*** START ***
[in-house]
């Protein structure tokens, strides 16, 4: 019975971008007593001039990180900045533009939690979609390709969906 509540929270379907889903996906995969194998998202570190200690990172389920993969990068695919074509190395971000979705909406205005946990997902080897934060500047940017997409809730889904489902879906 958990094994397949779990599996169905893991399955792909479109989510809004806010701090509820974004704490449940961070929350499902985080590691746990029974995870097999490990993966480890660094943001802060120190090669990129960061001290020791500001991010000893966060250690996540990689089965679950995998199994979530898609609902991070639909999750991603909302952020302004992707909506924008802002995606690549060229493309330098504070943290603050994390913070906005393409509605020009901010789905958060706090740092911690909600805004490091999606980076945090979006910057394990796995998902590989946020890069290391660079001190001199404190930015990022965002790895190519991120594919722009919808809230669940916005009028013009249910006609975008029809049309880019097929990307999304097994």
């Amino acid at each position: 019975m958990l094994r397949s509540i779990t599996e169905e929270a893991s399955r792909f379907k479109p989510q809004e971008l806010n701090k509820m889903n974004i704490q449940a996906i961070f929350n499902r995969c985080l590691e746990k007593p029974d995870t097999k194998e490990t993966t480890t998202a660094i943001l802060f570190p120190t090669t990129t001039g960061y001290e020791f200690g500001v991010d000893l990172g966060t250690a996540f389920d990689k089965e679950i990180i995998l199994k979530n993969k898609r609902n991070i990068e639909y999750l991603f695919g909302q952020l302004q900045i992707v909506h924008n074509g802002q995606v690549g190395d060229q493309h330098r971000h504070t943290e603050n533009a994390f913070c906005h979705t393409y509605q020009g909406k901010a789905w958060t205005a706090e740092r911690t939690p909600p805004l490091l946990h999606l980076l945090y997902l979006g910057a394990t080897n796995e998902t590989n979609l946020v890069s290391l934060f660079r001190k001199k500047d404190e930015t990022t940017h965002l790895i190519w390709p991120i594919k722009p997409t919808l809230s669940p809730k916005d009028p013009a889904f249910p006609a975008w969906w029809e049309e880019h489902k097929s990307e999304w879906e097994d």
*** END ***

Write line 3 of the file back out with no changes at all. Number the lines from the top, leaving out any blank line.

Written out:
């Amino acid at each position: 019975m958990l094994r397949s509540i779990t599996e169905e929270a893991s399955r792909f379907k479109p989510q809004e971008l806010n701090k509820m889903n974004i704490q449940a996906i961070f929350n499902r995969c985080l590691e746990k007593p029974d995870t097999k194998e490990t993966t480890t998202a660094i943001l802060f570190p120190t090669t990129t001039g960061y001290e020791f200690g500001v991010d000893l990172g966060t250690a996540f389920d990689k089965e679950i990180i995998l199994k979530n993969k898609r609902n991070i990068e639909y999750l991603f695919g909302q952020l302004q900045i992707v909506h924008n074509g802002q995606v690549g190395d060229q493309h330098r971000h504070t943290e603050n533009a994390f913070c906005h979705t393409y509605q020009g909406k901010a789905w958060t205005a706090e740092r911690t939690p909600p805004l490091l946990h999606l980076l945090y997902l979006g910057a394990t080897n796995e998902t590989n979609l946020v890069s290391l934060f660079r001190k001199k500047d404190e930015t990022t940017h965002l790895i190519w390709p991120i594919k722009p997409t919808l809230s669940p809730k916005d009028p013009a889904f249910p006609a975008w969906w029809e049309e880019h489902k097929s990307e999304w879906e097994d």